Stephanie Small, LMFT
Stephanie Small is the co-founder and co-creator of the Erik's Cause Prevention Program. She is a licensed Marriage, Family, and Child Therapist with over 25 years of clinical experience, as well as a retired R.N. with two decades of nursing experience. She specializes in the treatment of individuals, couples and families with a broad range of issues and is widely recognized for her unique work with children and adolescents. A graduate of Antioch University in Los Angeles, she integrates the most effective and contemporary clinical skills (including EMDR and Integrative Somatic Therapies) to relieve the life-constricting effects of trauma, PTSD, anxiety, depression, grief and loss. She is known for her warm, authentic, creative and compassionate approach and she integrates an extensive knowledge of the medical field into her psychotherapy practice. Her considerable work with teens and curbing risk behavior drew her to work with Judy Rogg to co-found Erik’s Cause and co-create its curriculum.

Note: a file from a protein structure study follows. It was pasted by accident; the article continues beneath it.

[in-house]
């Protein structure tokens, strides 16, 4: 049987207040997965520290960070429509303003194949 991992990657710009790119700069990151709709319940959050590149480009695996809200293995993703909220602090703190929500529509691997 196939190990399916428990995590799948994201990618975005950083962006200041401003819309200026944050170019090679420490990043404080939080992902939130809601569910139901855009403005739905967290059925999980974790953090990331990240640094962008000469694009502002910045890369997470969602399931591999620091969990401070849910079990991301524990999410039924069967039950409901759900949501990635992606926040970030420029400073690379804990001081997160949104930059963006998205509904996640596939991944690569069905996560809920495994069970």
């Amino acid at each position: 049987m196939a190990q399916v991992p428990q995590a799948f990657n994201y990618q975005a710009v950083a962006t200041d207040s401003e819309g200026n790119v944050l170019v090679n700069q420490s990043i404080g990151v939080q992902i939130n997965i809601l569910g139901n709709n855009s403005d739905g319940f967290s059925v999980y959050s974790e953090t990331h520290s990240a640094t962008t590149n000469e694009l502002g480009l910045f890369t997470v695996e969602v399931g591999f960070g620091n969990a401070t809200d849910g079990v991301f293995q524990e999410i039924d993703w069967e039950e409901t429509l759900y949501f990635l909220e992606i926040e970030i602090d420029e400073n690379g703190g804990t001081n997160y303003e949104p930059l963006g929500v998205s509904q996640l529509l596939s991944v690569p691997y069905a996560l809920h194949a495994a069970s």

Stephanie was founding Director of Children’s Education and Training for the Trauma Resource Institute and created the Child Resiliency Model for treating children and adolescents. She has traveled extensively to train first responders (including teachers, psychotherapists, fire fighters, nurses and doctors) and has brought innovative approaches to healing trauma after catastrophic events such as the Columbine High School shooting massacre (Colorado), Hurricanes Rita and Katrina (Louisiana) and the 2008 fires in San Bernadino (California). She was also called upon to consult with the Newtown school system in the wake of the tragic Sandy Hook shootings in Connecticut in 2012.